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Jack Smith

On the Road to a Castle in Segovia

November 11, 1987|Jack Smith

Madrid, the modern city, is beautiful and exciting, with splendid tree-lined avenues, sparkling squares, handsome buildings, green parks, pretty sidewalk cafes and fine historical monuments.

It is also clogged, like all European cities, with frenzied little automobiles that race up and down the avenues from red light to red light, snorting and beeping, circling madly, parking on sidewalks and surging forward at green lights like a tide.

It is noisy, hazardous, nerve-wracking and intimidating.

It was into this maelstrom that I was loosed in my rented Ford Escort. The car-rental man brought the car over to our hotel and parked it in the basement while we signed the papers in the lobby. I couldn't believe that he was actually going to turn a car over to me to drive in that traffic.

He brought the car up and parked it on the corner in front of the hotel, right under a traffic signal, and turned the keys over to me. He showed us on our map how to get out of town. We loaded the car and my wife got in beside me. She was watching the signal. A massive block of cars was lined up, waiting for the green light.

She said, "Now--go!"

I let the clutch out and shot out into the intersection just ahead of the swarm of cars. I had made it. There was no slowing down. I was in the mainstream.

We were soon lost. Using her map, my wife re-oriented us and guided me back to our route out of town on the road to Segovia. I felt a surge of confidence.

"You done superb," she said.

Segovia is only 88 kilometers from Madrid, a picturesque drive into Old Castile with crumbled stone castles on almost every hilltop. As our itinerary had predicted, we recognized the town by its 2,000-year-old Roman aqueduct.

By following the road up the hill above the aqueduct I had no trouble finding our hotel. It overlooked an ancient monastery and a chapel built by the Knights Templar in the 12th Century.

In the evening we walked over the hill, past the cathedral and a treasury of Romanesque and medieval monuments and down a narrow cobblestoned street teeming with locals out en famille to shop and stroll.

Below the aqueduct we were accosted in a jewelry shop entrance by a young American female. She was from Ohio, she said, going to school in Segovia. She was starved for the sound of English.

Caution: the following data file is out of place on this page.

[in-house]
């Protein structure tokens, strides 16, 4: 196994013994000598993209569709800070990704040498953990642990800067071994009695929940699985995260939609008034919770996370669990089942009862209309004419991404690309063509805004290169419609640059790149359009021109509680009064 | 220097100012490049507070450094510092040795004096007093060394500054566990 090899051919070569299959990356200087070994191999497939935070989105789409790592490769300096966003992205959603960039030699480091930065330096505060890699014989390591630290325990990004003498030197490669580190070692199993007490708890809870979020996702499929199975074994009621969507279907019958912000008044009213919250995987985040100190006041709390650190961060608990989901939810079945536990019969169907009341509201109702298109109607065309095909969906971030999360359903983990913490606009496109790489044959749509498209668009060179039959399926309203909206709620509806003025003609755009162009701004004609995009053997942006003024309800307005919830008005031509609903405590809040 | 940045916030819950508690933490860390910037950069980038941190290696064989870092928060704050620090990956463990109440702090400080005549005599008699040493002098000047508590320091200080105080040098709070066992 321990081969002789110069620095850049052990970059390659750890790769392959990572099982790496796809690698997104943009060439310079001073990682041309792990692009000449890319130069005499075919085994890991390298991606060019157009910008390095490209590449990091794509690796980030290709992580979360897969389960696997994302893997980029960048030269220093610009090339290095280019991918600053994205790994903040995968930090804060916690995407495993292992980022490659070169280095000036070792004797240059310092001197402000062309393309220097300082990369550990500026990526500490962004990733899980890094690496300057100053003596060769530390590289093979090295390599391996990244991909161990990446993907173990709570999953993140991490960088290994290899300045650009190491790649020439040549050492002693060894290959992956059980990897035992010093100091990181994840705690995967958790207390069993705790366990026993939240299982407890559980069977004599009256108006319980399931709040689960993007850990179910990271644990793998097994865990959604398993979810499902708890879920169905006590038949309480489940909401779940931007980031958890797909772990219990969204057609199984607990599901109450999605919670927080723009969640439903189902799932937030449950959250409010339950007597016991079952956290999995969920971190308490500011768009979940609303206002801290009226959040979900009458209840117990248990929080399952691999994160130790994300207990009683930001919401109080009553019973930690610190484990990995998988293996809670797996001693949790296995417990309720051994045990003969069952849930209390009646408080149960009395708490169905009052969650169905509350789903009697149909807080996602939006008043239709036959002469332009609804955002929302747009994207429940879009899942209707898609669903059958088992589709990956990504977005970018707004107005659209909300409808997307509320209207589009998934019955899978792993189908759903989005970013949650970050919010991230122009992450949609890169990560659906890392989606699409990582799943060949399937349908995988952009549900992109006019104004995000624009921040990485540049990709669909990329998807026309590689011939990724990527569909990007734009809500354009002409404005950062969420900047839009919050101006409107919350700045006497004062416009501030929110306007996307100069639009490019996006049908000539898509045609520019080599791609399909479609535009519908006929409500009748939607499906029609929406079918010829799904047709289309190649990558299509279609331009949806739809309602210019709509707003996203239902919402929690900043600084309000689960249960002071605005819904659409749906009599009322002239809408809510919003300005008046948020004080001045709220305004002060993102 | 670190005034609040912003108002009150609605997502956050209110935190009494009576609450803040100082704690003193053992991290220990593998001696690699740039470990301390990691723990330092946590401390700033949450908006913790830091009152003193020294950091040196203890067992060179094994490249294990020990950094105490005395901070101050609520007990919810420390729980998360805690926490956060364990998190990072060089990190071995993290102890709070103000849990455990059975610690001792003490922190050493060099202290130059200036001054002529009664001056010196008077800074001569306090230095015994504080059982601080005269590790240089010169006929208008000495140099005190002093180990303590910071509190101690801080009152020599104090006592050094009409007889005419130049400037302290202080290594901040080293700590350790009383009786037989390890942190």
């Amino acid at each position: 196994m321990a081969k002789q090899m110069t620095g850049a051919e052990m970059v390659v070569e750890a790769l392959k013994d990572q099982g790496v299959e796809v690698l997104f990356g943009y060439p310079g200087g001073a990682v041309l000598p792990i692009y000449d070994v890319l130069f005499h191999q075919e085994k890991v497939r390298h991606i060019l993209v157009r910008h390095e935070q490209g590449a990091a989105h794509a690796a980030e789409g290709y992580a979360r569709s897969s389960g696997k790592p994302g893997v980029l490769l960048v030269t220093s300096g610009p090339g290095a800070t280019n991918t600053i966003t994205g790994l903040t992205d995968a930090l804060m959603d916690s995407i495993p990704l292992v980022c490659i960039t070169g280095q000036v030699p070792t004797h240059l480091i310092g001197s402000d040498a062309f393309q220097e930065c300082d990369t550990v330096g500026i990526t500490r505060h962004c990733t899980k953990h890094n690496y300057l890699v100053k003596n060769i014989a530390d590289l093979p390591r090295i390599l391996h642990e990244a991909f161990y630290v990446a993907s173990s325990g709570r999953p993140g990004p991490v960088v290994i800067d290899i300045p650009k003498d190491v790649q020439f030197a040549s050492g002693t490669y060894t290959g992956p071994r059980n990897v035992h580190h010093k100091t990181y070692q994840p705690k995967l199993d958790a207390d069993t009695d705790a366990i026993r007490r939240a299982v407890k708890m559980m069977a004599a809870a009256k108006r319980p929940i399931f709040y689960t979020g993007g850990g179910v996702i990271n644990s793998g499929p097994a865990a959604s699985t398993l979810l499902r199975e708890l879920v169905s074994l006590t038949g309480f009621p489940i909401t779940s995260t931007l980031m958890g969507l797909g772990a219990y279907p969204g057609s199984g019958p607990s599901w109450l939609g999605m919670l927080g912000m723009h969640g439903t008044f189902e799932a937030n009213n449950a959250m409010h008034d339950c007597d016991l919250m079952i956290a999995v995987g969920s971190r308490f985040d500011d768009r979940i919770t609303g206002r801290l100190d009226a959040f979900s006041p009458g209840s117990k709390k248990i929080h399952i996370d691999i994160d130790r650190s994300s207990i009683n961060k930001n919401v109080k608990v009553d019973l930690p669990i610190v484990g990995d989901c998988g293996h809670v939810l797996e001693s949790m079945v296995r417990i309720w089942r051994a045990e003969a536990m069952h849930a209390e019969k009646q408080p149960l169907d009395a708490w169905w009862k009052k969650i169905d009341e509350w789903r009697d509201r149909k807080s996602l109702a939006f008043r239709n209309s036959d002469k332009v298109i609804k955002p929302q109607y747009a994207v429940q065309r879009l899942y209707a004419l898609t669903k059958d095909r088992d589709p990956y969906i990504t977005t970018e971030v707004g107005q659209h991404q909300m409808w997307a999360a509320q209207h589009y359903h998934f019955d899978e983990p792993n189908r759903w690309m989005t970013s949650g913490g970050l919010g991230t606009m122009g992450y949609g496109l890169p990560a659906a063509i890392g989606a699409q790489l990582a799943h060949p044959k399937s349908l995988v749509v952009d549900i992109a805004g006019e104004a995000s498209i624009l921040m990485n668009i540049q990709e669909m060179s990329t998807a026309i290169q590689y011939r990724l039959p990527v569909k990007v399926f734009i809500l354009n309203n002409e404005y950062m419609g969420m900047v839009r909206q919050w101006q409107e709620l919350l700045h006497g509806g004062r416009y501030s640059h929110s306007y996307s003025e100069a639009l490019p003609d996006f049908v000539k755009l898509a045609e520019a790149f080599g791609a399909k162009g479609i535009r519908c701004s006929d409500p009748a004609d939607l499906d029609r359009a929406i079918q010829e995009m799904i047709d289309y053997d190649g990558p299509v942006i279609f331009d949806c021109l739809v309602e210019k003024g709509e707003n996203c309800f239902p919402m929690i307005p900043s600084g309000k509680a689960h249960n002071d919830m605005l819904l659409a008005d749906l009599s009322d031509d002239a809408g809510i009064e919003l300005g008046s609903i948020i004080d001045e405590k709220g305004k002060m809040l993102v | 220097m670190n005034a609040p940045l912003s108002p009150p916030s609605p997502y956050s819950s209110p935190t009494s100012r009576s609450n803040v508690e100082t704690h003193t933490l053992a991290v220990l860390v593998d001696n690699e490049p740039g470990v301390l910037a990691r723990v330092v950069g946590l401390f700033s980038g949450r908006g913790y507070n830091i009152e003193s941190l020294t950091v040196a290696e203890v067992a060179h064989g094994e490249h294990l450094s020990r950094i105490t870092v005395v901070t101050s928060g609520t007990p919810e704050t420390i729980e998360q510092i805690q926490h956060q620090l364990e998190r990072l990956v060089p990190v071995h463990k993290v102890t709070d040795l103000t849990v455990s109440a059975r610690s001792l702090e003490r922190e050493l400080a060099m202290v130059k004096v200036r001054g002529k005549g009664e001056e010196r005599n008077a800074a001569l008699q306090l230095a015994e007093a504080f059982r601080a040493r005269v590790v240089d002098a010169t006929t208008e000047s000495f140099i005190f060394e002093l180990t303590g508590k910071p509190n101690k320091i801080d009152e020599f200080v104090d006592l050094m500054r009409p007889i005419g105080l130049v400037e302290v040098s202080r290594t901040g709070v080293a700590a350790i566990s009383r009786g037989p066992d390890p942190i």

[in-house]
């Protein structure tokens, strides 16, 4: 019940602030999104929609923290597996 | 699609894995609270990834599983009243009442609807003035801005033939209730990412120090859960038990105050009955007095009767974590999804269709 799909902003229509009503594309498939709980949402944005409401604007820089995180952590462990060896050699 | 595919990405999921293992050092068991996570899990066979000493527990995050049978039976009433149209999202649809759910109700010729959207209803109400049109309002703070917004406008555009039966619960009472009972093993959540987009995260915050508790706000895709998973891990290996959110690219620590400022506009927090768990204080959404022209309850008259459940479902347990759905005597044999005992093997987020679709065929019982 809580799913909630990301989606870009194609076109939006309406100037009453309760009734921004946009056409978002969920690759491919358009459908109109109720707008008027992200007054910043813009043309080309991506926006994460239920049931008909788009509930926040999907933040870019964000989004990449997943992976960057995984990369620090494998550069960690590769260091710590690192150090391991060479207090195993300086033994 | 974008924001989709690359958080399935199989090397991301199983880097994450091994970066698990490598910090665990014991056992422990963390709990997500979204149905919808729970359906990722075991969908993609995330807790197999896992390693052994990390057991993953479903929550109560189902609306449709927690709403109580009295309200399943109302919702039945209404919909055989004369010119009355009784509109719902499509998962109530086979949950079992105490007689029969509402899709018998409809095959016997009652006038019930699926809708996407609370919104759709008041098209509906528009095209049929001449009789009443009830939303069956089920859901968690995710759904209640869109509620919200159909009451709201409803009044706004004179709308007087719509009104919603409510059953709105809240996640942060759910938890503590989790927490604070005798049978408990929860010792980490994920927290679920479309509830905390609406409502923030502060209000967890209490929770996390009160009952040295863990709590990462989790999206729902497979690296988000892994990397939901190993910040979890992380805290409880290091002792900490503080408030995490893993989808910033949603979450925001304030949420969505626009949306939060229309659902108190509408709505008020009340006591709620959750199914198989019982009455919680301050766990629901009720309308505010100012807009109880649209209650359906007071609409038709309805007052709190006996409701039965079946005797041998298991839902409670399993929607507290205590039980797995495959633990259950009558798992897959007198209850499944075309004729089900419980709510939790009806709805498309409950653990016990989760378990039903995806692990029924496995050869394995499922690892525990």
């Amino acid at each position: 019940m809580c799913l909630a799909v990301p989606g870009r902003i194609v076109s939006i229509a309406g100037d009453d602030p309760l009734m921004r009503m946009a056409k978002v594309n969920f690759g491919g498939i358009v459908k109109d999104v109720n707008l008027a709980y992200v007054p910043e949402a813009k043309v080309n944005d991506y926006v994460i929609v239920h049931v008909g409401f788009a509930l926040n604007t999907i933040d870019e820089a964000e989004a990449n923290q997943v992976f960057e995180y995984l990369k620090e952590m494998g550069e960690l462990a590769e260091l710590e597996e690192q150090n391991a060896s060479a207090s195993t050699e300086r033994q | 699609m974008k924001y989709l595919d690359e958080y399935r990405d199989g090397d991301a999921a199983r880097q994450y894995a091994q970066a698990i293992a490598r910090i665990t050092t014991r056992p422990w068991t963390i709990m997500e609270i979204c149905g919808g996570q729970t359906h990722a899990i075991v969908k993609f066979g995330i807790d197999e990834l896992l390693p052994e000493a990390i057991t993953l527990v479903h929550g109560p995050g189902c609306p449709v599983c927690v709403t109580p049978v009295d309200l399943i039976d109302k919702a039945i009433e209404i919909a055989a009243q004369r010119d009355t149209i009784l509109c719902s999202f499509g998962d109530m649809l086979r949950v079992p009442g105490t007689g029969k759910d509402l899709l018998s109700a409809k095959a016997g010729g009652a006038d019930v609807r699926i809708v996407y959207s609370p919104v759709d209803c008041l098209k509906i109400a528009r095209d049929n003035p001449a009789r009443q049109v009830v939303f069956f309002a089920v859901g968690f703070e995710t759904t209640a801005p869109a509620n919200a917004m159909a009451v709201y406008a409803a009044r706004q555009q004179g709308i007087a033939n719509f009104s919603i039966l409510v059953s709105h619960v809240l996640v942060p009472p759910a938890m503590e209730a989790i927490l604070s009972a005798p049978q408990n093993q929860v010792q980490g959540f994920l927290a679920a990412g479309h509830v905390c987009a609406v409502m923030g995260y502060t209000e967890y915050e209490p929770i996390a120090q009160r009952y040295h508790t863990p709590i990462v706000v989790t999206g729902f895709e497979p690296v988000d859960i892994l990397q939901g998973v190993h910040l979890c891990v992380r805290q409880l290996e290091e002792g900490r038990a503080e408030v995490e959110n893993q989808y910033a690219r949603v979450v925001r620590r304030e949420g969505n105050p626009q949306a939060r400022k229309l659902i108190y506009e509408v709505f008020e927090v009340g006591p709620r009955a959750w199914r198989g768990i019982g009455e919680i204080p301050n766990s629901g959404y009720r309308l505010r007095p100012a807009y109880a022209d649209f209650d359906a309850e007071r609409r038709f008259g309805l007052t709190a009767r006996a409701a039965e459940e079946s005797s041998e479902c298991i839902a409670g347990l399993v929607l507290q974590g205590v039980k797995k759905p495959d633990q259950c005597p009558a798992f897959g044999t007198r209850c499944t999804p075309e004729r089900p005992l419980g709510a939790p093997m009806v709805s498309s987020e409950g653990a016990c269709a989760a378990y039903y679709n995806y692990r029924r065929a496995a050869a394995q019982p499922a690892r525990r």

She loved Segovia. The people were polite and kind, though the men were unrelentingly aggressive, especially toward American girls. The crowds in the street were taking their evening paseo, she said. At 9 the shops would close and they would all go home to dinner.

We dined in a famous restaurant under the aqueduct, and in the morning we walked to the Alcazar, where Isabella first met Ferdinand. With its spires and crenelated turrets the Alcazar is said to have inspired Walt Disney's Sleeping Beauty Castle at Disneyland--a dubious claim to fame.

An old gentleman guided us through the castle for 300 pesetas. We passed through the throne room, rooms of armor and a grand hall with the carved figures of 52 kings and queens in niches around the walls; at the foot of the great tower he left us.

"We have to climb it," I said, and we started up the spiral stairway. The steps were steep; the spiral was tight; there was hardly room for two people to pass. I felt claustrophobic. As we neared the top, a young couple gained on us. We found a niche and stepped aside. As they passed, I saw panic in the girl's eyes.

We plodded on and in a minute or two we emerged in the sunlight on a roof that overlooked the countryside. The girl was in the boy's arms. For a moment we thought it was the usual public spooning. Then I realized that the girl was in serious trouble. She was wracked with sobs. She went to the wall and vomited. She clung to the boy, gasping.

I walked to the edge and looked down. The height made me dizzy. There was no way down except by those steps. What had overcome her? Was it the height? Was it claustrophobia? Was it the exertion? My wife gave the girl a Kleenex and we started down to sound the alarm.

Carefully we descended the 152 steps, and I arrived at the bottom much disillusioned about the delights of living in a castle.

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